I’m not as alert and energetic as I was when I was younger. But I’m happier, healthier, love my work and life more now than any other time in my 58 years. I’ve been wondering why I enjoy and am unafraid of getting old (which many people fear more than dying) and today I found this great article on CNN about “The Aging Brain”.
As usual, we learn that assumptions and stereotypes are a major reason why growing old is misunderstood and looked at as a sad, bad thing. CNN contributor Amanda Enayati writes:
In his book, “Major Issues in Cognitive Aging,” Timothy A. Salthouse, professor of psychology and director of the Cognitive Aging Laboratory at the University of Virginia, writes, “Although there is no shortage of opinions about cognitive aging, it sometimes seems that relatively few of the claims are based on well-established empirical evidence … assertions about cognitive aging may be influenced as much by the authors’ preconceptions and attitudes as by systematic evaluations of empirical research.”
And then there is evidence indicating that as your brain ages it actually gives you new powers of perception and even innovation:
…(W)hat’s even more interesting is that many of these advanced abilities correlate with key conceptual elements of innovation and creativity. This is particularly true for the human-centered design process — empathize, define, ideate, prototype, test — as outlined by the Institute of Design at Stanford, also known as “the d.school” where, in the interest of full disclosure, I have coached a design course called Sustainable Abundance. ”There are neuro-circuitry factors that can favor age in terms of innovation,” observes Dr. Gary Small, professor of psychiatry and director of the UCLA Center on Aging.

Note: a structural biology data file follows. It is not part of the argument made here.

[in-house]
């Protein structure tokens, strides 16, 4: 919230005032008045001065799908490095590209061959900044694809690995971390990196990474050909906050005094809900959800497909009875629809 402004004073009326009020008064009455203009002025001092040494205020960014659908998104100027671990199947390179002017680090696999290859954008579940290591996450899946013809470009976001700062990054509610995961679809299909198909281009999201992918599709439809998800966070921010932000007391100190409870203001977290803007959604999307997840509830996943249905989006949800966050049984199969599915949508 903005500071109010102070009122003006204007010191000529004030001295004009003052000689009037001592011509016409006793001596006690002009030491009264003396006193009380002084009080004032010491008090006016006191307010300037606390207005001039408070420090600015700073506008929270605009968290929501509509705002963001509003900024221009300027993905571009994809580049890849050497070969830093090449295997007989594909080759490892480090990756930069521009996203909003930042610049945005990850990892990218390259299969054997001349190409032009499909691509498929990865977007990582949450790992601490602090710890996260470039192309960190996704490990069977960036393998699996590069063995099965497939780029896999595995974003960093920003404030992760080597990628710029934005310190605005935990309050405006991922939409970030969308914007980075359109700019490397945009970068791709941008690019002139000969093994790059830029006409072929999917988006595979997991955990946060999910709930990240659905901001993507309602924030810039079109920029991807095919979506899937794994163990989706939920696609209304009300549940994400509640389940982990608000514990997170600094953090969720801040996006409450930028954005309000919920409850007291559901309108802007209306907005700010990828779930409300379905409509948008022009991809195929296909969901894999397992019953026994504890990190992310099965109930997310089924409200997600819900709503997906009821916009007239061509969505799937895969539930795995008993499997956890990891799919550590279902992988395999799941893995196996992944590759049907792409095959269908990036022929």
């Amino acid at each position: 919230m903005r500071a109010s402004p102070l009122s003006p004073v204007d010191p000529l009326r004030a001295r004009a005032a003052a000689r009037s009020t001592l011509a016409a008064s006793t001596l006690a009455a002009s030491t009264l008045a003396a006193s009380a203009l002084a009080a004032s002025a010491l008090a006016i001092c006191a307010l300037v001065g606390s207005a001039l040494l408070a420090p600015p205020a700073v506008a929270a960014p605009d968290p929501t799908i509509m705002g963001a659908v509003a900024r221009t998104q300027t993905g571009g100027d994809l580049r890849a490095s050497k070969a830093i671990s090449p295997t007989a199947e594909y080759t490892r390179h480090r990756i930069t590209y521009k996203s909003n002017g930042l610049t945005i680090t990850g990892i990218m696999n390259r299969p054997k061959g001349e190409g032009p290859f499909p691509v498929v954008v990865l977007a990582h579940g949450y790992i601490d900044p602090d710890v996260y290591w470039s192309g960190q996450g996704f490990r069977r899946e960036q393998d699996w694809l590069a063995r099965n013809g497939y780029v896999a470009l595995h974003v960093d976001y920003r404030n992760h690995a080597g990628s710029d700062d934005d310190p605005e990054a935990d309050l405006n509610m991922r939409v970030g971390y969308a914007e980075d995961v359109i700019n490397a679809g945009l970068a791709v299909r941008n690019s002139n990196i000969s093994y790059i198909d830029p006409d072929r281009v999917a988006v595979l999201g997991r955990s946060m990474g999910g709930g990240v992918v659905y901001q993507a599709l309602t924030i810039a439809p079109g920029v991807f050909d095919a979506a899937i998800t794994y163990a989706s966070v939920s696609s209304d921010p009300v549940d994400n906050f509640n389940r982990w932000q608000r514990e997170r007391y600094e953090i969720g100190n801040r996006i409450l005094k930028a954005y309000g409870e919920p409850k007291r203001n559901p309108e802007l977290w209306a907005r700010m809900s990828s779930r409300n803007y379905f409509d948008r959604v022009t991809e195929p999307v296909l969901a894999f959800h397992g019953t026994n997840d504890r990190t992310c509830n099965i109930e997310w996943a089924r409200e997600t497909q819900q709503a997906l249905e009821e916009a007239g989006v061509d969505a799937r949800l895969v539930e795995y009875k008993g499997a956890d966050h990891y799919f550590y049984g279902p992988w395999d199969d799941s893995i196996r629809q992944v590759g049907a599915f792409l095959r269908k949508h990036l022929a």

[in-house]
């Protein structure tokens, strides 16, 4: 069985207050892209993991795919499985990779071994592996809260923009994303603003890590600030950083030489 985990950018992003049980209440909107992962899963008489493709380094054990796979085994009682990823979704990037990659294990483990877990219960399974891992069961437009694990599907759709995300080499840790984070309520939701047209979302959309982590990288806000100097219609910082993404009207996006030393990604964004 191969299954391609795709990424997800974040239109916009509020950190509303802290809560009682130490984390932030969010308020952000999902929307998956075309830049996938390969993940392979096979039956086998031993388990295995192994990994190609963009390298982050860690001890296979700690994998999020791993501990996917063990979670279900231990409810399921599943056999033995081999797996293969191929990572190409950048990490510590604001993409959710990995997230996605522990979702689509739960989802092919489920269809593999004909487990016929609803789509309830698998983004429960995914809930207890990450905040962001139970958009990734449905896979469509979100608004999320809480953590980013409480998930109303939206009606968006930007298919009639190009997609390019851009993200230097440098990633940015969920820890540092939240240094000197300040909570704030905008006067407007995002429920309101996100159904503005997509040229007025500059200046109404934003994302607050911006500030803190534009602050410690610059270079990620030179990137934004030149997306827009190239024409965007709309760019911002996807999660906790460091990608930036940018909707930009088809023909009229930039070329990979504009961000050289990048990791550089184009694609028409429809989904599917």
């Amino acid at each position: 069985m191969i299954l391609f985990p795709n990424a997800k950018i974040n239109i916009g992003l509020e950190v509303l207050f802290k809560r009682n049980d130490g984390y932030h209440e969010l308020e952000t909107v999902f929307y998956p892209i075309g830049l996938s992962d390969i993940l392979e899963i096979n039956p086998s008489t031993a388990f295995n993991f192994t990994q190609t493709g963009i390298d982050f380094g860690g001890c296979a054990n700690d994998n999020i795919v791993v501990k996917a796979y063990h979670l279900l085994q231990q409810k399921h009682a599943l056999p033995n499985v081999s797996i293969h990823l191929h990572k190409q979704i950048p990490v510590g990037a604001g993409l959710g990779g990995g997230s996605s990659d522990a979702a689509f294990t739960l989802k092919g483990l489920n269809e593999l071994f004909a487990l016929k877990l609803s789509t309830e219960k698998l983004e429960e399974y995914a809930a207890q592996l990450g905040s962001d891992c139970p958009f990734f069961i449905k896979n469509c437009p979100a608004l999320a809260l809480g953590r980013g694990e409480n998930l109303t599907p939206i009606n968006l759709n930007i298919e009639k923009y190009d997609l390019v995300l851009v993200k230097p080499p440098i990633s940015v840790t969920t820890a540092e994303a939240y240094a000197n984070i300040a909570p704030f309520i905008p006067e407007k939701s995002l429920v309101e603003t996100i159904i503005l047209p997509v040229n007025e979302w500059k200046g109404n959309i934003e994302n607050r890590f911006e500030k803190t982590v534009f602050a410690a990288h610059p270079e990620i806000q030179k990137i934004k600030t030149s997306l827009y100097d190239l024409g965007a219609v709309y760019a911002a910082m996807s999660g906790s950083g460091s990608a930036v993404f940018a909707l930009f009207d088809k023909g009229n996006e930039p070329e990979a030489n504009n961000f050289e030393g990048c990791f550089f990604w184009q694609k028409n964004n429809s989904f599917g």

I often joke that one of the great things about your mind aging is that every day is a new experience. But what growing old has taught me that is most valuable is I’m more inspired to try new things without fear of failure or rejection, and my curiosity has expanded past the mundane, everyday events of the journalism world to matters of the environment, renewable energy, art, travel, and cinema.
I’ve never been one to shy from controversy but as I’ve gotten older I’ve found that most old men actually try to be more controversial: the so-called “grumpy old man syndrome”. Fox News, the Tea Party, and other right-wing activist groups are populated primarily by old white guys who complain about everything- including being old white guys. Even though I could easily be like that, I’ve chosen not to which is one of the reasons I’m much happier now. Which leads me to believe that political discourse in this country wouldn’t be nearly as angry and ugly if these cranky seniors would put down their picket signs and pick up a paint brush.